(Portrait of William Shakespeare, attributed to John Taylor
NPG London)

“Suit the action to the word, the

word to the action, with this special observance, that you

o’erstep not the modesty of of nature. For anything so over-

done is from the purpose of playing, whose end, both at

the first and now, was and is, to hold, as ’twere, the mirror

up to nature, to show virtue her own feature, scorn her

own image, and the very age and body of the time his

form and pressure.”

William Shakespeare (Hamlet Act 3. Scene2. lines 16-23)

Shakespeare speaks to the importance of representing life and humanity as it is and to examine the world in its complexities; it can also be an injunction for all creative efforts. I do not mean we should eliminate abstraction, metaphor, or altered forms, but that, at our core, we are creating art about humanity and our world.

Keep learning and keep sharing what you know.

#PitMad Reminder–A Call For Help!

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Hello everyone! This may sound like an odd request, but today I am participating in #PitMad on Twitter, a day long event in which authors tweet a pitch for a book to agents.

If any of you have Twitter, please consider retweeting my pinned tweet, which I will have put up.

My Twitter handle is @French_C1955

This is also important–do not like the pitch–that is for agents to let writers know they are interested in your work.

The tweet will be for my Young Adult Ecological Post-Apocalyptic novel The Ameriad: The Monastery of Knowledge.  I will have the tweet up at 8 A. M. EST.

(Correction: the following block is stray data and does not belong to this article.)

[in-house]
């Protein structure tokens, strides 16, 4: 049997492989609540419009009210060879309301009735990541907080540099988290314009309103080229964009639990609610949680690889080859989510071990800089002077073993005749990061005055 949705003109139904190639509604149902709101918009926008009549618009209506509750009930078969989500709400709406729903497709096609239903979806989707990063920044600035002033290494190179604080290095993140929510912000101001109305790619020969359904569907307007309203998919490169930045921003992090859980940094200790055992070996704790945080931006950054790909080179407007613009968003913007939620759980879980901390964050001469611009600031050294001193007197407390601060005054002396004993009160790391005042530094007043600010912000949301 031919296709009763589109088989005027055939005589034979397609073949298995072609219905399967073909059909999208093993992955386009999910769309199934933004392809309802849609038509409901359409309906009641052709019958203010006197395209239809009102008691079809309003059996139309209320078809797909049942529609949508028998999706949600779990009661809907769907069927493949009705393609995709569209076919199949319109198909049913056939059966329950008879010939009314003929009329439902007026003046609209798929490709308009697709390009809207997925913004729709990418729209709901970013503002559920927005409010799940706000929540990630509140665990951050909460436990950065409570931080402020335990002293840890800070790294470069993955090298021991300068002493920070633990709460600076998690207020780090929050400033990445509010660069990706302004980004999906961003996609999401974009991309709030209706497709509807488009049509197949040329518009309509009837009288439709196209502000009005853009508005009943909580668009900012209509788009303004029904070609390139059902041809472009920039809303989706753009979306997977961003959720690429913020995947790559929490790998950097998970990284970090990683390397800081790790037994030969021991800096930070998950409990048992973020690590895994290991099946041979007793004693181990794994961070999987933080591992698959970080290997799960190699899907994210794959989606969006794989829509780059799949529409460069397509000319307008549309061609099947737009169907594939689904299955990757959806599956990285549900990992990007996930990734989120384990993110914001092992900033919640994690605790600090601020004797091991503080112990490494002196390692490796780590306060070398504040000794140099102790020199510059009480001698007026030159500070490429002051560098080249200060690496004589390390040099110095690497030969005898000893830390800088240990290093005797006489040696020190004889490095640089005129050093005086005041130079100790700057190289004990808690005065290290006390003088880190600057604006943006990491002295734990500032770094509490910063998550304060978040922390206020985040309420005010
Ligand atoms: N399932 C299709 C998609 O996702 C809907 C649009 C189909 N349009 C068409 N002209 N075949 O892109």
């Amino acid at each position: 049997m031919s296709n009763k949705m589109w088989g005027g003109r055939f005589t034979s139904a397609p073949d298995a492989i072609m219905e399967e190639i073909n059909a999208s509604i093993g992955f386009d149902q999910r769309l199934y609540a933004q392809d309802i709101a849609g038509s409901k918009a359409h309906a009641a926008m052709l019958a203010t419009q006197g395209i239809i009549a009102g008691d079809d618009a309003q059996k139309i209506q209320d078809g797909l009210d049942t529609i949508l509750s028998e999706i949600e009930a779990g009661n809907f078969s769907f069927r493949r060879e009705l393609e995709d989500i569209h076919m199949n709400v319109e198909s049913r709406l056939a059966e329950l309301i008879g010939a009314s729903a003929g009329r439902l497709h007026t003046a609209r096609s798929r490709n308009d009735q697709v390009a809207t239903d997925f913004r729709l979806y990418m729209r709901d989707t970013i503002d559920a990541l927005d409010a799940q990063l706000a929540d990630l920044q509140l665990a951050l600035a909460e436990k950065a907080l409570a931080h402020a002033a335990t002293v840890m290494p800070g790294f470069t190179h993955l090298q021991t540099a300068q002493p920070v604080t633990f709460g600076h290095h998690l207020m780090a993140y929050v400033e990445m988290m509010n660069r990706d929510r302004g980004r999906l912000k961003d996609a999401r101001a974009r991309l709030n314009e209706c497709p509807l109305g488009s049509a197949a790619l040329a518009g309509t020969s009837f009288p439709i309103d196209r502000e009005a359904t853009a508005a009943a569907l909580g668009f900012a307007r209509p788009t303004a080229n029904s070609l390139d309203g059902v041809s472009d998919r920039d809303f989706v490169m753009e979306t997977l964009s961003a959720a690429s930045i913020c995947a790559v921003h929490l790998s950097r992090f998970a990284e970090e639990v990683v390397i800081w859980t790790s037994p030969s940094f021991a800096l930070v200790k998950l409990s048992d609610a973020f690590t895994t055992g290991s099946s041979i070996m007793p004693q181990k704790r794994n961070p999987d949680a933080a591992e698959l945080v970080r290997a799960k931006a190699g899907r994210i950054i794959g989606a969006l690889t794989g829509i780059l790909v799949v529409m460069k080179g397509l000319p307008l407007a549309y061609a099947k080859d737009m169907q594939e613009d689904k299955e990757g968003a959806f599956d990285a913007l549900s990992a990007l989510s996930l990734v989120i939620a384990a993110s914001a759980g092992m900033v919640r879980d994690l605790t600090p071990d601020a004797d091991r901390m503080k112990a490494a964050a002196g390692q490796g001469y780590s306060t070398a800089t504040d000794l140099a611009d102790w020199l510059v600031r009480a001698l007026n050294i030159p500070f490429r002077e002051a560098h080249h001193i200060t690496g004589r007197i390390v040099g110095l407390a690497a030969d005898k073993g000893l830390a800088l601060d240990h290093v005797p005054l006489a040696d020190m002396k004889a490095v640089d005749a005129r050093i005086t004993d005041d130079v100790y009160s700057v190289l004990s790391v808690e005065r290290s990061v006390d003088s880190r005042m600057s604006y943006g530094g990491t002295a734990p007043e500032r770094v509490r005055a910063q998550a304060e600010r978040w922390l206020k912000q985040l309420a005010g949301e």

Again, thank you to all!

black and red typewriter

Photo by Suzy Hazelwood on Pexels.com

Favorite Horror Movies: Part Seven: The Invisible Man

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The Invisible Man

The-Invisible-Man

(en.wikipedia.org)

One of the more interesting and unusual horror films of the 1930s is The Invisible Man, directed by James Whale and produced by Carl Laemelle Jr. for Universal Studios (1933). This film is based on H.G. Wells’ novel of the same name, and it is a reasonably close adaptation of the book. Some changes were made to the story line, notably the addition of a love interest and moving the time from the Victorian Era to the 1930s.

Wells_The_Invisible_Man

(en.wikipedia.org)

The film was unusual in the caliber and sophistication of the special effects, which still hold up to contemporary scrutiny.  It is important to remember that these filmmakers were not using computer generated images to create their effects; rather, they were forced to create from ingenuity, creating new techniques in cinematic art.  The end result shows visual images that are still powerful and compelling.

The story is well told and excellently acted. Claude Rains  stars as Dr. Griffin, the Invisible Man, and he does a superb job in his performance. He creates a convincing character of the scientist, who much like Victor Frankenstein, exhibits hubris in his research.  He succeeds in finding the way to invisibility but goes insane as a result and becomes homicidal. The film ends with his character being chased down and killed, and before perishing, he admits he should not have explored forbidden areas of science.  Again, this reinforces the theme earlier seen in Frankenstein.

Another interesting theme that is hinted at in this movie is the danger of drug abuse, as also show in Dr. Jekyll and Mr. Hyde. Dr. Griffin uses a drug identified as “monocane” in his formula, and the consequences are his becoming dangerously insane. While he does not use the drug as an addict might, he still ruins his life through its usage.

The film did well at the box office and is considered by many critics, including me, to be one of the best horror films of the 1930s.

Whale_on_the_set_of_Invisible_Man

(https://en.m.wikipedia.org)